Not food…or war but famine and war
14 Aug 2013|

Women waiting for food aid at a distribution centre in Afgoye, Somalia.

It’s hard to disagree with the threat assessment that Julian Cribb makes in his recent Strategist post ‘Food … or war?’. We’re witnessing an emerging food crisis that’ll become the dominant human narrative for the rest of the century. However, his perplexing use of history and the wishful thinking in his proposed solution undercut the strength of his argument.

Cribb is right that those fortunate enough to live today in Australasia, North America and northern Europe don’t know as much war as other regions of the world. To again borrow Jimmy Carter’s observation, the people of these regions (at least most of them) have enough to eat. But Cribb’s conclusion is based on a false comparison and a simplistic understanding of the causes of war. That hunger equals war doesn’t necessarily mean that plenty equals peace. War is a human activity that encompasses the full range of human emotion and needs. Its causes were best captured over 2500 years ago by Thucydides in his history of the Peloponnesian War; Fear, Honour and Interest. Hunger is just one factor of the complex calculation that states and peoples undergo when they decide upon war as a means to obtain what they want.

By limiting his analysis to the past thirty years, Cribb also shows an under-appreciation of the histories of the North American, Australasian and Northern European regions. The few decades of peace that these regions have enjoyed are actually an anomaly. A longer time line would show that violence is as much the norm in these parts of the world as it is elsewhere. The actuality is that the wealth that supports these societies was obtained by the violent displacement of indigenous populations and the expropriation of their land. Additionally, that these regions now enjoy tranquillity is not quite true. During this period the United States, Australia, Britain and other European states have all been attacked by sub-state actors and all have initiated and/or participated in wars—just not ones on their own territory.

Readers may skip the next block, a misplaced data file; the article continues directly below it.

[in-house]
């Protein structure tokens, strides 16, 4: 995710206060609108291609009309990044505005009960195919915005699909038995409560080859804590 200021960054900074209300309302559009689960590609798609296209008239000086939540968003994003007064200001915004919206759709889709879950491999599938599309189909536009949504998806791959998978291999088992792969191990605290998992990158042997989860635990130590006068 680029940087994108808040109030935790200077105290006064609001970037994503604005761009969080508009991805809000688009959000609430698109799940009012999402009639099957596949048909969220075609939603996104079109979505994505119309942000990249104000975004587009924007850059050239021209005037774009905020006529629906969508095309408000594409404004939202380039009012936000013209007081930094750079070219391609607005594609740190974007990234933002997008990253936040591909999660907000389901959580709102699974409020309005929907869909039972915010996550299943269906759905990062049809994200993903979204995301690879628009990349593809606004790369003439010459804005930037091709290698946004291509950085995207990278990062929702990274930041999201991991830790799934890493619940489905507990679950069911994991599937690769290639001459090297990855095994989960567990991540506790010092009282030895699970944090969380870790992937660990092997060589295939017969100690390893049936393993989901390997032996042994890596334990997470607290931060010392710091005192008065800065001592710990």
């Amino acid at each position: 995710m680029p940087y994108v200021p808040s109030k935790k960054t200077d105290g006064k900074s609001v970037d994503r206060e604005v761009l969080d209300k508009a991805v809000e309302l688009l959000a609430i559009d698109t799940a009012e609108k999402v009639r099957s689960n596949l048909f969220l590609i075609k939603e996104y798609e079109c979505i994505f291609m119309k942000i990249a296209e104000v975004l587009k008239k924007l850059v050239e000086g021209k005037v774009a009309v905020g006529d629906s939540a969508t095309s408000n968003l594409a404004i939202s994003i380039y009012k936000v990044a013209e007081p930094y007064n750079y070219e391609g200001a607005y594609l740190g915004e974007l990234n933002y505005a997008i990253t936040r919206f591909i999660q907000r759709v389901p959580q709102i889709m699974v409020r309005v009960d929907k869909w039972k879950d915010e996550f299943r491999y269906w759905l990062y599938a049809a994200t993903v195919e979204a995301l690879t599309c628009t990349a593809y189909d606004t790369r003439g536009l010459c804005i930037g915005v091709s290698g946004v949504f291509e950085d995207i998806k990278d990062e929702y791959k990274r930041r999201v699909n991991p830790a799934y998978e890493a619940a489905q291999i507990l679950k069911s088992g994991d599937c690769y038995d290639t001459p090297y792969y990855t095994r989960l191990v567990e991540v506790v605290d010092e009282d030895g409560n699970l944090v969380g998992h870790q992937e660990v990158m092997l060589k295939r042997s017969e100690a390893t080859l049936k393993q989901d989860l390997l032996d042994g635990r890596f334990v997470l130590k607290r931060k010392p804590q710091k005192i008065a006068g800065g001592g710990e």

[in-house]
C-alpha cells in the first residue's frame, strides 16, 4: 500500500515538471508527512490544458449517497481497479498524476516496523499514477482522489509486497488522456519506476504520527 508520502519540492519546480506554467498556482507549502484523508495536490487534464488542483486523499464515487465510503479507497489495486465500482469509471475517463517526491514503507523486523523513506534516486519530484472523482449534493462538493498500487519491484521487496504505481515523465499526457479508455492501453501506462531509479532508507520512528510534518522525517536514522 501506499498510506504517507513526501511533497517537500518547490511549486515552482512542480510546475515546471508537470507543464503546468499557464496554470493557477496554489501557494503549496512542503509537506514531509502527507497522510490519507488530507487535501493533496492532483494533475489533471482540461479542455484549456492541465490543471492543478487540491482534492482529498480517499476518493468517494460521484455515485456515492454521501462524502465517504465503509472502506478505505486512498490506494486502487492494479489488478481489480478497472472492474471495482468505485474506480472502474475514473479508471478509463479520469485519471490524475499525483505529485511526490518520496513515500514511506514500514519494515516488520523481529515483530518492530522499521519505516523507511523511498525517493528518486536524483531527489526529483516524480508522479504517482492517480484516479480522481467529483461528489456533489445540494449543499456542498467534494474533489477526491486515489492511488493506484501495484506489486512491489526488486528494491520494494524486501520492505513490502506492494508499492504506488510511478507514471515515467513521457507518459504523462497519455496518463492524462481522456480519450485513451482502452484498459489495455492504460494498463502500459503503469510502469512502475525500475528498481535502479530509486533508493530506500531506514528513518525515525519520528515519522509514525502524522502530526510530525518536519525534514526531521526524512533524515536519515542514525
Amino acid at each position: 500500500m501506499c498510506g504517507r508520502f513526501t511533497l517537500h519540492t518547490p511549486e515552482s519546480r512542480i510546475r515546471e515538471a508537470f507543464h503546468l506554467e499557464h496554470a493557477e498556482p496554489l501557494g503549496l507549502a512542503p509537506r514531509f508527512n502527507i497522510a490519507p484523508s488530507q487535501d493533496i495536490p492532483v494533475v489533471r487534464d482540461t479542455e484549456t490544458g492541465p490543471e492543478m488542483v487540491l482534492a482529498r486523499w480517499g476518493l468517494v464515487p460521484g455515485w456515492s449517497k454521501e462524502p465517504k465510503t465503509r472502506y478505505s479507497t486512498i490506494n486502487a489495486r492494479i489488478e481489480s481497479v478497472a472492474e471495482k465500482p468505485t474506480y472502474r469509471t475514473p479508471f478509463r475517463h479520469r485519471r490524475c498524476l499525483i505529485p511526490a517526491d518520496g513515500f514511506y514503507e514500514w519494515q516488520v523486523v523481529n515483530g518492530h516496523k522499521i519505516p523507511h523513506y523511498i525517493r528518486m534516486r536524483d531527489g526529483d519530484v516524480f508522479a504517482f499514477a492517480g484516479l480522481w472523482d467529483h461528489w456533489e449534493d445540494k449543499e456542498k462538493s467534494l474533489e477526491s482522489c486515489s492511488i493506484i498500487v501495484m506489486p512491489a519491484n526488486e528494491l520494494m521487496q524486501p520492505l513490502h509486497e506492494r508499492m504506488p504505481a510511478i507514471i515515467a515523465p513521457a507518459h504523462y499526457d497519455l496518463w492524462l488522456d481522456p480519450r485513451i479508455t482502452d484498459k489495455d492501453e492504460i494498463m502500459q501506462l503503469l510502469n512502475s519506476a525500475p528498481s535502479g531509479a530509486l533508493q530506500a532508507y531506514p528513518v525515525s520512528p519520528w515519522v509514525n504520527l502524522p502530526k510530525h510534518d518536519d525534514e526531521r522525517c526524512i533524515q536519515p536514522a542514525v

I do, however, agree completely with Cribb’s prediction of a coming crisis in food availability and the possibility that it will be the cause of conflict and war. We’re witnessing states beginning to unravel under the strain of a host of resource shortages, most importantly that of water, exacerbated by the growing demands of increasing populations. As Lester Brown, of the Earth Policy Institute has explained, many of the world’s current hot spots are suffering from water shortages and ‘Peak Water’ is soon followed by ‘Peak Grain’. The current conflicts in Syria, Egypt and elsewhere in the Middle East have many causes, but the one factor present in all is rising food prices. Other parts of the world are also susceptible, as resource availability doesn’t meet the needs of a growing population.

By all means, ways to improve the global food supply should be sought. The prospects of war should be minimised at every opportunity. But in an era of rising tension, when the prospect for conflict is worsening, where the availability of resources to meet human requirements is lessening rather than growing, this isn’t the time to abandon military strength. Cribb may see war as the problem, but his view is misdirected. The real issue is the tyranny of limits and our species’ failure to accept that it doesn’t inhabit an infinite world. This means that the future security environment is not one of Food or War, but of Famine and War. History tells us that we should prepare for both.

Albert Palazzo is a senior research fellow at the Land Warfare Studies Centre. The views expressed here are his own and do not reflect those of the Australian Army, Department of Defence or the Australian Government. Image courtesy of Flickr user United Nations Photo.